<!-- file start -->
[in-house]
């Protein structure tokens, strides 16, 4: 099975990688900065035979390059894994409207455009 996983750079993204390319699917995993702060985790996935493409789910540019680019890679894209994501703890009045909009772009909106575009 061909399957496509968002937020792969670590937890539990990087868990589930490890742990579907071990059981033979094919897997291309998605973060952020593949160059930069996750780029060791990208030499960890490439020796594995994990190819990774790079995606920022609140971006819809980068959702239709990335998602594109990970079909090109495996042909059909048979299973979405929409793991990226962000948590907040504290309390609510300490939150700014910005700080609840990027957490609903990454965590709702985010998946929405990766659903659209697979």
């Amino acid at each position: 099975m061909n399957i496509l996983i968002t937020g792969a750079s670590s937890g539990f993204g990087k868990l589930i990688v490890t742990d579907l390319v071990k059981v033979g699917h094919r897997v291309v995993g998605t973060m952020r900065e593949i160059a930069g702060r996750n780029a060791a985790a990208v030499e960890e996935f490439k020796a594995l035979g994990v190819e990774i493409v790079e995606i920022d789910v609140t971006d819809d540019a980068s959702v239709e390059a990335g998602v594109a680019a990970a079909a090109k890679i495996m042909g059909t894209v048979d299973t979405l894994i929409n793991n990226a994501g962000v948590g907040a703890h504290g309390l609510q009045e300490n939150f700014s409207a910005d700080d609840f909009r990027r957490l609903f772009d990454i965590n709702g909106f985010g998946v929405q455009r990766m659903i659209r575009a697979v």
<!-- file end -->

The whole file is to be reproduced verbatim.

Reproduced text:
[in-house]
């Protein structure tokens, strides 16, 4: 099975990688900065035979390059894994409207455009 996983750079993204390319699917995993702060985790996935493409789910540019680019890679894209994501703890009045909009772009909106575009 061909399957496509968002937020792969670590937890539990990087868990589930490890742990579907071990059981033979094919897997291309998605973060952020593949160059930069996750780029060791990208030499960890490439020796594995994990190819990774790079995606920022609140971006819809980068959702239709990335998602594109990970079909090109495996042909059909048979299973979405929409793991990226962000948590907040504290309390609510300490939150700014910005700080609840990027957490609903990454965590709702985010998946929405990766659903659209697979």
């Amino acid at each position: 099975m061909n399957i496509l996983i968002t937020g792969a750079s670590s937890g539990f993204g990087k868990l589930i990688v490890t742990d579907l390319v071990k059981v033979g699917h094919r897997v291309v995993g998605t973060m952020r900065e593949i160059a930069g702060r996750n780029a060791a985790a990208v030499e960890e996935f490439k020796a594995l035979g994990v190819e990774i493409v790079e995606i920022d789910v609140t971006d819809d540019a980068s959702v239709e390059a990335g998602v594109a680019a990970a079909a090109k890679i495996m042909g059909t894209v048979d299973t979405l894994i929409n793991n990226a994501g962000v948590g907040a703890h504290g309390l609510q009045e300490n939150f700014s409207a910005d700080d609840f909009r990027r957490l609903f772009d990454i965590n709702g909106f985010g998946v929405q455009r990766m659903i659209r575009a697979v």